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Nepal Selects Maoist Leader as Prime Minister


Legislators in the Himalayan nation of Nepal on Friday selected, by a wide margin, a former guerilla leader to be the country's new prime minister. VOA Correspondent Steve Herman, in our South Asia bureau in New Delhi, reports on the ascent of the Maoist, known as Prachanda, who spent a quarter century in hiding and then led a ten-year civil war against Nepal's monarchy and the army.

A charismatic 53-year-old Maoist, who led the armed struggle against Nepal's government, has been selected as the new republic's first prime minister. The chairman of the special legislative assembly, Subash Nemwang, announced the results.

The chairman declares the former rebel chief, known as Prachanda, the new prime minister, receiving 464 votes. His opponent, the Nepali Congress party candidate, Sher Bahadur Deuba, received 113 votes. Deuba is a former prime minister whose rejection of the Maoist's demands in the mid-1990's led the communists to take up arms.

Prachanda, whose real name is Pushpa Kamal Dahal, will lead a Maoist-led coalition government. The Maoists scored a surprise upset victory in April's national elections. But they fell short of the majority needed in the interim parliament to elect their own leader as the head of government without allies. Another communist party (Unified Marxist Leninist) and several smaller groups allied with the Maoists in the voting Friday evening against the Nepali Congress party.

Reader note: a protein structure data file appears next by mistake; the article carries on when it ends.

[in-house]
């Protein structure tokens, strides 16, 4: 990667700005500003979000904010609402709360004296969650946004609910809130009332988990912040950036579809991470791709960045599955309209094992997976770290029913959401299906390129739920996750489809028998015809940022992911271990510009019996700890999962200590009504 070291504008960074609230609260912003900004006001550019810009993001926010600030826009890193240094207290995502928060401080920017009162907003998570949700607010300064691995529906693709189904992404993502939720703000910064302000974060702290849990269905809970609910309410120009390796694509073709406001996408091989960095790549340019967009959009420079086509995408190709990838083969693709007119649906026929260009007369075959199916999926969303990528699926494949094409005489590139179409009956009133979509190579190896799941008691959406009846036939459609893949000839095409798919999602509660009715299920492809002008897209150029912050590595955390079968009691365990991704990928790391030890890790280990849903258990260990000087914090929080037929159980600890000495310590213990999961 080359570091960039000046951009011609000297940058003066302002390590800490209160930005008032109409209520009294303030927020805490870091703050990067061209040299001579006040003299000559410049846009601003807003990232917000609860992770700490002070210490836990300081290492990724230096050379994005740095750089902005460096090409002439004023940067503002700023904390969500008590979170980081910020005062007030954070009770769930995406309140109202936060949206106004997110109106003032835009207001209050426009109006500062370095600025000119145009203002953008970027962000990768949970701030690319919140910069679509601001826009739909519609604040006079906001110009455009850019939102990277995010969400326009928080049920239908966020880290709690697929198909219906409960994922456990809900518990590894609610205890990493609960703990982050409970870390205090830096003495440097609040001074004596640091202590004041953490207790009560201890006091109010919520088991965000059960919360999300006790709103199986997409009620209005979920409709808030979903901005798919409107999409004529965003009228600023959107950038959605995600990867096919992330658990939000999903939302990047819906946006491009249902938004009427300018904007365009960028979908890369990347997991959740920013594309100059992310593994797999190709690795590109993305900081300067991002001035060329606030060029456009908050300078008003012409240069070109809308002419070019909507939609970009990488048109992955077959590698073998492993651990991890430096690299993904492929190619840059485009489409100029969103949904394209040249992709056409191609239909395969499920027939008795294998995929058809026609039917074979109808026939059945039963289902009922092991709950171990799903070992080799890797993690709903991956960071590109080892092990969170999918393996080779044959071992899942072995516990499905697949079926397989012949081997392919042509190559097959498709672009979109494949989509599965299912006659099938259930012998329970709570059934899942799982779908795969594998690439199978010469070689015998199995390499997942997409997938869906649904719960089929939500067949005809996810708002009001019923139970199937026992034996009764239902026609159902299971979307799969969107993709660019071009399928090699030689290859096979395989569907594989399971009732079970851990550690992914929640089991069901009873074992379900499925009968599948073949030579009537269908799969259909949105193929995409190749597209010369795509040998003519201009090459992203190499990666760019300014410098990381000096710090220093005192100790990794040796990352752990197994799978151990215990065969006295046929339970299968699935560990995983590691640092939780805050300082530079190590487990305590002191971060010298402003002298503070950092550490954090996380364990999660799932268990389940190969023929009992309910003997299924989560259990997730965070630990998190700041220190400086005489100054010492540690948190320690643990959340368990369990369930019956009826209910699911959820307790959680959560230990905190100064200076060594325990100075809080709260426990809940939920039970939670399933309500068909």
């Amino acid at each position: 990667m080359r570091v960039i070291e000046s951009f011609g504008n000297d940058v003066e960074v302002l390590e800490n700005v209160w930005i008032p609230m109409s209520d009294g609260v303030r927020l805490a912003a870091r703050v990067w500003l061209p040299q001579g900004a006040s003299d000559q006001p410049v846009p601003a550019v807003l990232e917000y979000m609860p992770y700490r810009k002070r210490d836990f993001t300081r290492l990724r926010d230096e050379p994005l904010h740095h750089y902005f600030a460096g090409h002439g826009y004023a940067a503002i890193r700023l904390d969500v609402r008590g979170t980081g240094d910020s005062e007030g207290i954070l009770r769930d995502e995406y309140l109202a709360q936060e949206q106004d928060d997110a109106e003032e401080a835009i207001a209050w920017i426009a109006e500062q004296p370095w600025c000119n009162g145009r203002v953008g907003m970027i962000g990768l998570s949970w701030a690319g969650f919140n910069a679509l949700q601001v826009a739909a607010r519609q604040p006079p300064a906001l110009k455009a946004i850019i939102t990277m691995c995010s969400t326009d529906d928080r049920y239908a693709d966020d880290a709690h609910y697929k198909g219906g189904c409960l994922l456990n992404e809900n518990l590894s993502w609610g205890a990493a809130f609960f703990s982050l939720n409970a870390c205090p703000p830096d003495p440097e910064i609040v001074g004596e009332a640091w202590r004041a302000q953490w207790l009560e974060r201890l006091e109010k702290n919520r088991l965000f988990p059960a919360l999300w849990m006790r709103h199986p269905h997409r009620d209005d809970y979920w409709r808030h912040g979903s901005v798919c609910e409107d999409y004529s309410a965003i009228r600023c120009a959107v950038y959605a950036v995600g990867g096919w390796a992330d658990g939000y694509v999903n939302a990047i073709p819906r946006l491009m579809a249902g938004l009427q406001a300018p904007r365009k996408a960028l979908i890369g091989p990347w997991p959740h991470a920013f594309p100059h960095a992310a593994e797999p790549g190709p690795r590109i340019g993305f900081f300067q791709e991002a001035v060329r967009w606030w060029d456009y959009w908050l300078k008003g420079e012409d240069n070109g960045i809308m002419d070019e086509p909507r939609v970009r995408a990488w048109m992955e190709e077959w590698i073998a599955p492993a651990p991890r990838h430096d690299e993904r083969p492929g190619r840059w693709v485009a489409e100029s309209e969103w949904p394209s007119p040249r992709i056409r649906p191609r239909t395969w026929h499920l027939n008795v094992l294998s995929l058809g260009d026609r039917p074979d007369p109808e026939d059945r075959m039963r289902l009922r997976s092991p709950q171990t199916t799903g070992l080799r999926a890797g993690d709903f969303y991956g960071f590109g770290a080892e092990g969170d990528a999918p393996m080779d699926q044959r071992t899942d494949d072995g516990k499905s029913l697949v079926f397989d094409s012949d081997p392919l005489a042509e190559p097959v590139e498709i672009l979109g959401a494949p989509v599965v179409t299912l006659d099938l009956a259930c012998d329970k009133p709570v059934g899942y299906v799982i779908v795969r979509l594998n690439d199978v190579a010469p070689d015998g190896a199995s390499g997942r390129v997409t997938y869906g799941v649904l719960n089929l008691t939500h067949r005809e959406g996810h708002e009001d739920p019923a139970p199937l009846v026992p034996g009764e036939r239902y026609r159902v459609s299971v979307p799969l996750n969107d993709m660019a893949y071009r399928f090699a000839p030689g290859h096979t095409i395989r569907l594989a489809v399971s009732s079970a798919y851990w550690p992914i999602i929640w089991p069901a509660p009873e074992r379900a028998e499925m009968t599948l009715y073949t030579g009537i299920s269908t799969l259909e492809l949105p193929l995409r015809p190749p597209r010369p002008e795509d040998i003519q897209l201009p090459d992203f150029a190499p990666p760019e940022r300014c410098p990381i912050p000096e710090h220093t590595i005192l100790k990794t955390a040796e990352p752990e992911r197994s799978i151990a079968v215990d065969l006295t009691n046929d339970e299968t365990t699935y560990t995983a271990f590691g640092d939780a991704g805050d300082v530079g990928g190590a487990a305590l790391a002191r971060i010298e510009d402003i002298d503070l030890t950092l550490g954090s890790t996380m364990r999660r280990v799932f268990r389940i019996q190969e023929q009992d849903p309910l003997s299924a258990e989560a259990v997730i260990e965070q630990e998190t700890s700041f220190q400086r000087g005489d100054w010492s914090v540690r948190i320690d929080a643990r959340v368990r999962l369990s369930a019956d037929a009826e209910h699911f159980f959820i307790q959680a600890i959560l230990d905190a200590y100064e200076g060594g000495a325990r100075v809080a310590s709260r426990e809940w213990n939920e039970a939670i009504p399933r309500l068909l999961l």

The selection by the nearly 600-member interim parliament of the new prime minister ends a four-month period of political instability under which 84-year-old Girija Prasad Koirala, who has been prime minister four times, clung to power.

Nepal became a republic at the end of May when the unpopular Hindu monarchy was abolished, bringing down the curtain on 240 years of rule under the Peacock Throne of the Shah dynasty.

The Maoists agreed to a peace deal in 2006 after then-King Gyanendra was compelled by massive public protest to end a period of authoritarian rule.

The former rebels will inherit a barely functioning government facing serious challenges. The Himalayan country is one of Asia's poorest, with surging crime and food prices, a chronic shortage of fuel and an estimated 200,000 refugees displaced by the war.

In the southern Terai plains, the ethnic Madheshi group, long excluded from the political mainstream, is agitating for autonomy. And there are concerns about the often violent wing of the Maoists, known as the Young Communist League. How they and the former guerillas, whose weapons are secured under United Nations supervision, integrate into the new democratic society, is seen as the crucial factor for Nepal achieving long-term peace and stability.

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